A few weeks ago, my daughter, who is almost 8, asked for red nail polish like mine.
The first thing that popped into my head and out my mouth was: “It isn’t appropriate.”
But why, she asked, looking totally confused.
I didn’t say this, but I thought this: “Porque las ninas no se pintan las uñas rojas.”
Some “rules” can’t really be explained to a small innocent.
So, I told her pink and brights like orange and green and blue work best for young girls. But honestly, I had no real good or justified reason other than Latin girls of old were not allowed to wear red polish porque no era correcto ni propio.
I know I left her unsatisfied. What the heck could be wrong about red nails?
And then she asked to be a Werewolf for Halloween and again I went into old-school auto-response. In my head: “Que feo. Eso no es propio.” Is she too young for violent ghoulishness?
She has been a Spanish queen, a good witch, a princess, a gypsy…all in the beautiful costumes her genius seamstress aunt has lovingly made. I asked her if she wouldn’t rather something fun, festive, gorgeous?
No. Werewolf. Seriously, please, Mama, she said.
And I realized I needed to examine the old messages and old rules that still live in my head. Maybe some of them live in your Spanglish Latin daughter head, too.
“Eso no se hace porque se ve feo.”
“Las niñas no hacen eso.”
“Eso es de las p…s.” Rhymes with Reputacion.
“Que va decir la gente?”
You get it? You remember those and a few more?
To translate, the lines are basically: You can’t do that, it looks bad; Only “those kind of girls” do that; Girls don’t do that; and What will people say?
I was frustrated as a child and teen when I got no good answer, though in fairness to my parents, I didn’t hear this kind of stuff as much as other Cuban friends seemed to.
A memory: In high school a Cuban-American friend was a superior runner, but she wasn’t allowed to run track because “eso es de marimachas.” Her dad claimed track only was for Tomboys. He was very wrong and my friend was very hurt and angry. Thirty years later, I’m still mad at that dad.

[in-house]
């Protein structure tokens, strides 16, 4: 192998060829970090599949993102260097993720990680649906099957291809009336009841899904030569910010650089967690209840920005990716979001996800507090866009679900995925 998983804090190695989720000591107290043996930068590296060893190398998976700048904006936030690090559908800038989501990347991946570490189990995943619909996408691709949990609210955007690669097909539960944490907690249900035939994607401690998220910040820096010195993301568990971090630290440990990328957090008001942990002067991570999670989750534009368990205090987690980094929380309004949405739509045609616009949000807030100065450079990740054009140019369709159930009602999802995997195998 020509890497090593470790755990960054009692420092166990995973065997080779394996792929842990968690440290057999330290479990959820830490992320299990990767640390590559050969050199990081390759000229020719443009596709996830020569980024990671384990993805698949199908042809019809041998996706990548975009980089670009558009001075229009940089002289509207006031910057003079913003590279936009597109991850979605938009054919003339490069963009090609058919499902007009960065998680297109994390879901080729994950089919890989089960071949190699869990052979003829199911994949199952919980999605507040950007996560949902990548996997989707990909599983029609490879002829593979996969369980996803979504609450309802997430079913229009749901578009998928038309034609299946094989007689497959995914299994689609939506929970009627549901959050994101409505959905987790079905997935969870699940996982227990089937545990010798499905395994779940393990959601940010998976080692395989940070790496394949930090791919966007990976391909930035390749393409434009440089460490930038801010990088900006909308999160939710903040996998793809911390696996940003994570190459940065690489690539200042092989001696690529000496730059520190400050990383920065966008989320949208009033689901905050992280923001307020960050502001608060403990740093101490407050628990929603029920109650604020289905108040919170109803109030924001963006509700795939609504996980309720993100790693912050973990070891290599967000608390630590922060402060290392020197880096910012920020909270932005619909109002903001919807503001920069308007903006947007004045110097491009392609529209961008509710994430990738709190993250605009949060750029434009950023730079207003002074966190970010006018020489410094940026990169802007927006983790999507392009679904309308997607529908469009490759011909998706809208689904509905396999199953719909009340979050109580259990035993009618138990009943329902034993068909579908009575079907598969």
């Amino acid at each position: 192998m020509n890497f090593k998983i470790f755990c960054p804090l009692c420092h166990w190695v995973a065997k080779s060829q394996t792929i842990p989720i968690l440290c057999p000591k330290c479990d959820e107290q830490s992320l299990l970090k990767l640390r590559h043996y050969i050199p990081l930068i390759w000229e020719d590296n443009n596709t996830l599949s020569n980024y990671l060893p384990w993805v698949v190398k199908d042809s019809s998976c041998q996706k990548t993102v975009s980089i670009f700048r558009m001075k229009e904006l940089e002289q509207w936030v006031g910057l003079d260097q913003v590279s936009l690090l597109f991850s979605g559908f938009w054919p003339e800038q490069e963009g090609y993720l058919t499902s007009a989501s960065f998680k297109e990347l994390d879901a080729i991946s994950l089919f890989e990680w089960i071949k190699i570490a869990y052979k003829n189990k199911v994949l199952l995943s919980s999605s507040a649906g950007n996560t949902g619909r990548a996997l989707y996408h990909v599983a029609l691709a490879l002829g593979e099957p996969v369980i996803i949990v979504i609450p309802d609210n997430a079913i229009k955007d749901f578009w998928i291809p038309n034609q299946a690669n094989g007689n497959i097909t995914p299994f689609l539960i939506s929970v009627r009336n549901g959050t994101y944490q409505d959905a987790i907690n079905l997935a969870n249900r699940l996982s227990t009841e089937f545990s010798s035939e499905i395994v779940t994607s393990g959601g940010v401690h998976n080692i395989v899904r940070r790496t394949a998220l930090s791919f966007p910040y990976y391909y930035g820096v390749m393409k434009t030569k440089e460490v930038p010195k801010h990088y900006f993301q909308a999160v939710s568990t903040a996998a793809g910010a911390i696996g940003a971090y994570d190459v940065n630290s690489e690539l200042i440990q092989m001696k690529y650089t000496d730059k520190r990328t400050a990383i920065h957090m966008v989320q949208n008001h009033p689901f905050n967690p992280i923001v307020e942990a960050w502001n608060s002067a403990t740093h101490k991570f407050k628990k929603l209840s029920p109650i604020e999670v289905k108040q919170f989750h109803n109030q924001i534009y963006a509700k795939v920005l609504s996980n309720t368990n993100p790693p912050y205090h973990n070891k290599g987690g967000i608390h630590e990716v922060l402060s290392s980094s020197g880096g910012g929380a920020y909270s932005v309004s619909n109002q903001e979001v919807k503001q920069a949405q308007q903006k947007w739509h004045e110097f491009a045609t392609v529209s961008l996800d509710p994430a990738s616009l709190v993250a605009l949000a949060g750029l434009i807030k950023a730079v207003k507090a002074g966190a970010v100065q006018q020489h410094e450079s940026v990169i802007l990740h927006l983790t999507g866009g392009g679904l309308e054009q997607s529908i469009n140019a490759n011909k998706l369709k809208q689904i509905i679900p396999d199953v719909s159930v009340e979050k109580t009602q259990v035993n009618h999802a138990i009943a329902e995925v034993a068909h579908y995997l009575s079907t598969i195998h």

Some other Latin family rules, as told to me by Latina friends:
- Don’t ever, ever take your shoes off at a party.
- Girls don’t play with boys.
- Girls must always wear a slip.
- Girls cannot wear black.
- Girls do not whistle.
- Girls do not chew gum in public.
I know a scary Werewolf is an innocent fantasy, and really, my daughter’s desire to wear hair on her gorgeous face and growl for the evening, isn’t what troubled me. It was that instant stop that I wanted to put to it and without buena razón.
Old messages. Do you suffer from them?
I realize being bicultural Mami will always mean an examination of things from two sets of rule books. I just have to take the good and right from both and throw out what doesn’t work.
So come Halloween, my girl will be a fiercely growling Werewolf … and wearing bright, red polish.
Maybe even wearing the red polish whenever she wants.
I got no good reason to rule against it.
And life is too short — too special, too big, too spectacular – to worry about silly, limiting things.